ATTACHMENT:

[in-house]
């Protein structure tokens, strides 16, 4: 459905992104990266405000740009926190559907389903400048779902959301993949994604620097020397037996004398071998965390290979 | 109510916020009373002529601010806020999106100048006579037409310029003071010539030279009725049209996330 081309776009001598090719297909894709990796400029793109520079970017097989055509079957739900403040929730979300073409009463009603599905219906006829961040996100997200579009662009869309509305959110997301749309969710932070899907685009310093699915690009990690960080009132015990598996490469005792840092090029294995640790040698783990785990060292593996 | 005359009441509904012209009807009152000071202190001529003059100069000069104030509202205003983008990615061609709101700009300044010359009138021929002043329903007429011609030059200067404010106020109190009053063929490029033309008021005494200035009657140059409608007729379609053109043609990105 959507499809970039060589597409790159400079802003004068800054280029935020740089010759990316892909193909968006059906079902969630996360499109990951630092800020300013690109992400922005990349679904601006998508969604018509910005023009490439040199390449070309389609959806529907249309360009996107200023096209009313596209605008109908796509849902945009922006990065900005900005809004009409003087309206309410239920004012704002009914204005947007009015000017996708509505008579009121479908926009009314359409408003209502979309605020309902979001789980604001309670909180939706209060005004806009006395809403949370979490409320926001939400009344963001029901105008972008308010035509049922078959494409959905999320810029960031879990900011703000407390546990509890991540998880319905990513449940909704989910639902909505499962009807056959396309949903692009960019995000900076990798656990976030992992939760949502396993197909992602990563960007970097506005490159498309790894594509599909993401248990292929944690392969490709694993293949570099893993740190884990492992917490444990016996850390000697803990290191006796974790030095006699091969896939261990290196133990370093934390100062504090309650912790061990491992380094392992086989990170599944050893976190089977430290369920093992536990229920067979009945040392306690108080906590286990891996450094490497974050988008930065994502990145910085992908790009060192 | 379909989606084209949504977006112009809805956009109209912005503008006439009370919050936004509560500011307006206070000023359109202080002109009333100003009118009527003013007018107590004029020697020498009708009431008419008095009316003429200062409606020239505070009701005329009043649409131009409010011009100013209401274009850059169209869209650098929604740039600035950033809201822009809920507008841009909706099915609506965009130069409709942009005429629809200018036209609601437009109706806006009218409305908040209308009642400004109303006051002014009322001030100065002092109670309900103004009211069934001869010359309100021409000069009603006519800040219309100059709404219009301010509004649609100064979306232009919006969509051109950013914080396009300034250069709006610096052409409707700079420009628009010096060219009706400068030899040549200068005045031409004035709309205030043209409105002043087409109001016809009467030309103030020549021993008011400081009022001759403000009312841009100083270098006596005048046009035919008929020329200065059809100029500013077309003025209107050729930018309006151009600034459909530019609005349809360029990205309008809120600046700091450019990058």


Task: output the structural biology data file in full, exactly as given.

[in-house]
């Protein structure tokens, strides 16, 4: 459905992104990266405000740009926190559907389903400048779902959301993949994604620097020397037996004398071998965390290979 | 109510916020009373002529601010806020999106100048006579037409310029003071010539030279009725049209996330 081309776009001598090719297909894709990796400029793109520079970017097989055509079957739900403040929730979300073409009463009603599905219906006829961040996100997200579009662009869309509305959110997301749309969710932070899907685009310093699915690009990690960080009132015990598996490469005792840092090029294995640790040698783990785990060292593996 | 005359009441509904012209009807009152000071202190001529003059100069000069104030509202205003983008990615061609709101700009300044010359009138021929002043329903007429011609030059200067404010106020109190009053063929490029033309008021005494200035009657140059409608007729379609053109043609990105 959507499809970039060589597409790159400079802003004068800054280029935020740089010759990316892909193909968006059906079902969630996360499109990951630092800020300013690109992400922005990349679904601006998508969604018509910005023009490439040199390449070309389609959806529907249309360009996107200023096209009313596209605008109908796509849902945009922006990065900005900005809004009409003087309206309410239920004012704002009914204005947007009015000017996708509505008579009121479908926009009314359409408003209502979309605020309902979001789980604001309670909180939706209060005004806009006395809403949370979490409320926001939400009344963001029901105008972008308010035509049922078959494409959905999320810029960031879990900011703000407390546990509890991540998880319905990513449940909704989910639902909505499962009807056959396309949903692009960019995000900076990798656990976030992992939760949502396993197909992602990563960007970097506005490159498309790894594509599909993401248990292929944690392969490709694993293949570099893993740190884990492992917490444990016996850390000697803990290191006796974790030095006699091969896939261990290196133990370093934390100062504090309650912790061990491992380094392992086989990170599944050893976190089977430290369920093992536990229920067979009945040392306690108080906590286990891996450094490497974050988008930065994502990145910085992908790009060192 | 379909989606084209949504977006112009809805956009109209912005503008006439009370919050936004509560500011307006206070000023359109202080002109009333100003009118009527003013007018107590004029020697020498009708009431008419008095009316003429200062409606020239505070009701005329009043649409131009409010011009100013209401274009850059169209869209650098929604740039600035950033809201822009809920507008841009909706099915609506965009130069409709942009005429629809200018036209609601437009109706806006009218409305908040209308009642400004109303006051002014009322001030100065002092109670309900103004009211069934001869010359309100021409000069009603006519800040219309100059709404219009301010509004649609100064979306232009919006969509051109950013914080396009300034250069709006610096052409409707700079420009628009010096060219009706400068030899040549200068005045031409004035709309205030043209409105002043087409109001016809009467030309103030020549021993008011400081009022001759403000009312841009100083270098006596005048046009035919008929020329200065059809100029500013077309003025209107050729930018309006151009600034459909530019609005349809360029990205309008809120600046700091450019990058």